Here’s how to do that…

2. Support good journalism.
You can’t do any of the above without the facts. A good citizen is an informed citizen. And this election sounded the alarm bell. Fake news spread quickly in a populis that can’t tell when they’re on a fake news siteRussia got involved in spreading propaganda in support of Trump. Trump has indicated he want to use strongman tactics to silence journalists. I even saw some liberal Facebook friends sharing nonsense about Hillary leading a pedophile ring. Right ring readers were engaging more with policy stories than left wing readers. Now is the time to read and support journalism.

- Sign up for Blendle. You pay $0.50, more or less, for each article you read, which goes back to the original, high-quality publication, such as The EconomistThe Washington PostThe New York TimesThe Wall Street JournalTimeNewsweek, and more. Every morning I get an email with the best news and thoughtful op-eds from a variety of sources, and they occasionally send out deep dive emails with several reads on the same topic. I’m a huge reader, and I still only go through about $5 a month in journalism.

- Subscribe to The Best of Journalism. ($2 per month.) It delivers a weekly email with amazing reads, and not all of it on politics. Some of it is just entertaining.

- Subscribe to a news source that does good investigative journalism that keeps the powers accountable. Mine is the New York Times, yours might be The Washington PostLA Times, the Christian Science Monitor…whatever you like. If you want to find one that that is unbiased or jives with your views, check out this list which parses how right or left each news source is.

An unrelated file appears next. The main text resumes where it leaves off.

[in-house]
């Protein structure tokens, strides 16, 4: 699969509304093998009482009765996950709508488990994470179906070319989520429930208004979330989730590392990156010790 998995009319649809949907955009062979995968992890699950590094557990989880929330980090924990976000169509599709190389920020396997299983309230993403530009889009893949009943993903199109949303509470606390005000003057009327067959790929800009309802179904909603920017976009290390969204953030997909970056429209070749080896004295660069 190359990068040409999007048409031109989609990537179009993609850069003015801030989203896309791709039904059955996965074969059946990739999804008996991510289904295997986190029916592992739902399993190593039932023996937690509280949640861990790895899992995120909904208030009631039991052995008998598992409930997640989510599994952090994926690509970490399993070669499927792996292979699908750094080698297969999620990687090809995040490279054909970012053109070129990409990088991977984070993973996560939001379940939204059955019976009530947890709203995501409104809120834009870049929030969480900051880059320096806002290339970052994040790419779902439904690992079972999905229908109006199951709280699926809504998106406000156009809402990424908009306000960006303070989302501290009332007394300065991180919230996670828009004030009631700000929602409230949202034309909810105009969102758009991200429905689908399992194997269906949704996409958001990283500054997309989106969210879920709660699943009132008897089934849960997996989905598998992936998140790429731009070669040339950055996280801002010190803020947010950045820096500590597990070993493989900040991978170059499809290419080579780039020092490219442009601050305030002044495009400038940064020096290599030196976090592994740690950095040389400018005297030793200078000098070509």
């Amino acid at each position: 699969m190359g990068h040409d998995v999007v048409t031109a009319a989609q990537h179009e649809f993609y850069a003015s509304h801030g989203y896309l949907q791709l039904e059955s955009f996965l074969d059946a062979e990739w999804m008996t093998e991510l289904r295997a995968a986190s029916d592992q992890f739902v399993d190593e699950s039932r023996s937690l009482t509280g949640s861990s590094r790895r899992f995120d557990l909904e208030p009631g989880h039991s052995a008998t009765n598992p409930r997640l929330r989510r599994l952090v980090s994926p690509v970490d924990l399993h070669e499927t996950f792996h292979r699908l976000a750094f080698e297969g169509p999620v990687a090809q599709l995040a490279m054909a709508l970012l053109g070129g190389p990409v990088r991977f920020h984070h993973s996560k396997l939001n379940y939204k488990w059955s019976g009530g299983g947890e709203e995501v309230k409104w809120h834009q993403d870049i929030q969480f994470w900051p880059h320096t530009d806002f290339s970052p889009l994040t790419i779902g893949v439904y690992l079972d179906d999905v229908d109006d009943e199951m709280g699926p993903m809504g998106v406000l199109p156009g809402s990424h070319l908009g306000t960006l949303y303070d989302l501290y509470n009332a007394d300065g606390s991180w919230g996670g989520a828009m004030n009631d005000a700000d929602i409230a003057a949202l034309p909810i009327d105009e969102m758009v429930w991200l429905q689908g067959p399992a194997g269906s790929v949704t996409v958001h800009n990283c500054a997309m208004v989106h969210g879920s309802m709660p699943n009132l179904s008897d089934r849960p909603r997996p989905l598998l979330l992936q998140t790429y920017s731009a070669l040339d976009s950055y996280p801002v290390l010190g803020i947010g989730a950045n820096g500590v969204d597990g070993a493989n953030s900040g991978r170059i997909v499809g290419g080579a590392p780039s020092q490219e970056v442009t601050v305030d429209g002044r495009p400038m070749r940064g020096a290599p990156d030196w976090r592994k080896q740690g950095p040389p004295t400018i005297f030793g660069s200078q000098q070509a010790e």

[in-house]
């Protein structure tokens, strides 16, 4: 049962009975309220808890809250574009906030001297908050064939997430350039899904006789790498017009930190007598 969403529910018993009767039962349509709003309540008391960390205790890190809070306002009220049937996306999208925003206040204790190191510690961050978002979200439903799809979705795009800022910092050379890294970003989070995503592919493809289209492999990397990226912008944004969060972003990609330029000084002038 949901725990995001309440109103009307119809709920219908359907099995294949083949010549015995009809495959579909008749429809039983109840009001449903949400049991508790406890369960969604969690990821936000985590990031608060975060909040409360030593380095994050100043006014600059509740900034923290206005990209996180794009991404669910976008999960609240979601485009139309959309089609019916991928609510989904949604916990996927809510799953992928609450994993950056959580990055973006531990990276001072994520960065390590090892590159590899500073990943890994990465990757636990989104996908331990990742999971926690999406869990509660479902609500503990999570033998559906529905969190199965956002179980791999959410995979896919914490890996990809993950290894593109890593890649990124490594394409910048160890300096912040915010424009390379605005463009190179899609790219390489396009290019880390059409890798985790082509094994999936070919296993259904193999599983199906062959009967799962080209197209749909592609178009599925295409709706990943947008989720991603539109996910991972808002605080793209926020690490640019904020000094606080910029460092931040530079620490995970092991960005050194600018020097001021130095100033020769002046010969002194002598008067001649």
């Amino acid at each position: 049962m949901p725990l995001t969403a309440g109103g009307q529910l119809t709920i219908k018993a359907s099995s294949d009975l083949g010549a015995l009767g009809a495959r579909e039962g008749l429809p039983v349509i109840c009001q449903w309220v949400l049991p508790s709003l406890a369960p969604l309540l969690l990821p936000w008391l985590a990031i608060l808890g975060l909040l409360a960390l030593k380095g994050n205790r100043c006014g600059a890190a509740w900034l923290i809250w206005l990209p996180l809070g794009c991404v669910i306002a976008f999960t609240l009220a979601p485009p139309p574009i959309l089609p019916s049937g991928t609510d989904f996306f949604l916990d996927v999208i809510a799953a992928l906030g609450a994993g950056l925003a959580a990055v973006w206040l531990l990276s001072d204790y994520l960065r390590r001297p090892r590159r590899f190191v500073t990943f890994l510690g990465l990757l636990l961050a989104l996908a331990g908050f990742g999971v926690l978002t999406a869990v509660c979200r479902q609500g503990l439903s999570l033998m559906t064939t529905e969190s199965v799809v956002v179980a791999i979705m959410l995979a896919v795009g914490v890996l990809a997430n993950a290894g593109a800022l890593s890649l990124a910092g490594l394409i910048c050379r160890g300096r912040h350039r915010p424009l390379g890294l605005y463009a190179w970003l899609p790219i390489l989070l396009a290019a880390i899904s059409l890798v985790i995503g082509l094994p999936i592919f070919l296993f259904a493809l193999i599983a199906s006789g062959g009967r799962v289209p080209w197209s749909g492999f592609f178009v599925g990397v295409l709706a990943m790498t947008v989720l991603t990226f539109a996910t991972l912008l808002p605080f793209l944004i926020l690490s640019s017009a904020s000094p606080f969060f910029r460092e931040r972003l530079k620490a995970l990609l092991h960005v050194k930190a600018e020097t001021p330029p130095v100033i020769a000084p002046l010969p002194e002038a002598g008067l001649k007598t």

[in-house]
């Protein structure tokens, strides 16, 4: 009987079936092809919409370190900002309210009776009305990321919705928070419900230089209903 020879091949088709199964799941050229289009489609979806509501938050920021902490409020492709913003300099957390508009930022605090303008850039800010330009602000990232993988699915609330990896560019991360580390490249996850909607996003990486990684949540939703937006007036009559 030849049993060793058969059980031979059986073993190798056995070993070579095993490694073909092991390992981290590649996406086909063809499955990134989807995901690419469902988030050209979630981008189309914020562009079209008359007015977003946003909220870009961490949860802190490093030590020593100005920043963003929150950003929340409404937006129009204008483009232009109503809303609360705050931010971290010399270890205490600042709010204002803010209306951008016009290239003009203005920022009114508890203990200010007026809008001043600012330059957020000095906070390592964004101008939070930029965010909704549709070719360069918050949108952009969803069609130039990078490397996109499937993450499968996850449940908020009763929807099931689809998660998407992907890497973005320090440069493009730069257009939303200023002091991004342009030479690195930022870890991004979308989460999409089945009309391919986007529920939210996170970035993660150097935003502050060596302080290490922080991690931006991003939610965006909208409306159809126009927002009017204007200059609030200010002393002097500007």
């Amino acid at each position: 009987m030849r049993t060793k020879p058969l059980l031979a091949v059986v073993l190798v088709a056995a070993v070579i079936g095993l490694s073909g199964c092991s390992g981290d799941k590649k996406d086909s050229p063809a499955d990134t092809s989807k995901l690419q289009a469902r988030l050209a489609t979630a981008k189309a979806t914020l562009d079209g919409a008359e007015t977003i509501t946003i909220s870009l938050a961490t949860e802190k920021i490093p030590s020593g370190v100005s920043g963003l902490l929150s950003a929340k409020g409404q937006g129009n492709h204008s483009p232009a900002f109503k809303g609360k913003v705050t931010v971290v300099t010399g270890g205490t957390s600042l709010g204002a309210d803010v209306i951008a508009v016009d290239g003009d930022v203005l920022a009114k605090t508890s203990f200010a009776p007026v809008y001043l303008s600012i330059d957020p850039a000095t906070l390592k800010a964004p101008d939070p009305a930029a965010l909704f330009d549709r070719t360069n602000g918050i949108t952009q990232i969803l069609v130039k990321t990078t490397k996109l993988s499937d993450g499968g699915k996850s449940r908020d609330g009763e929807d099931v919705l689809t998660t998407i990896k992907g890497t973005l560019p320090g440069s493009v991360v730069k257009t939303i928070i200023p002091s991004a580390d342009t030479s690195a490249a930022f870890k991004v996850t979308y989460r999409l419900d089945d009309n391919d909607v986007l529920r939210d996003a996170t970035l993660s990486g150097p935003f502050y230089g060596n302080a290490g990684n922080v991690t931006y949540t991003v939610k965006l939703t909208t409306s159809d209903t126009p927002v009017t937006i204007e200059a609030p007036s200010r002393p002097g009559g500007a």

- Know the bias of what you’re reading. He’s a Chrome extension that will tell you.

- Install this extension that will flag fake news sites.

- Whenever you see someone post a fake news item on Facebook, comment and say so. Don’t let them spread misinformation.

- Also subscribe to a local news outlet – they keep an eye on the things that will affect you this year, like local ordinances, building permits, taxes, etc.

3. Call your representatives.
Forget the tweets and Facebook comments. Representatives are moved by CALLING. Here’s why. Here is the very best guide to calling your representatives. Read it all, do what it says. And download this guide.
Just an idea: if a family member voted for Trump, donate to a cause he will attack or defund.

4. Donate to a cause that will be attacked or de-funded by Trump.
Please, please, please make it a recurring donation. That allows the organization to better plan ahead according to what money will be coming in. Treat it like a monthly bill: important, to be worked into your budget. Here’s a bunch of ideas for where to donate to.

5. Volunteer for a cause that will be attacked or de-funded by Trump.

Get involved on the local level. This keeps you engaged and passionate, and introduces you to a network of living and breathing people who will energize you and give you guidance. It could be volunteering at a local park, at the Council on American-Islamic Relations, for a local environmental organization that fights for clean air or water, at a local abortion clinic to help protect women from aggressive protesters, at an organization that tries to improve interfaith or interrace relations, for an organization that aids immigrants, etc. etc.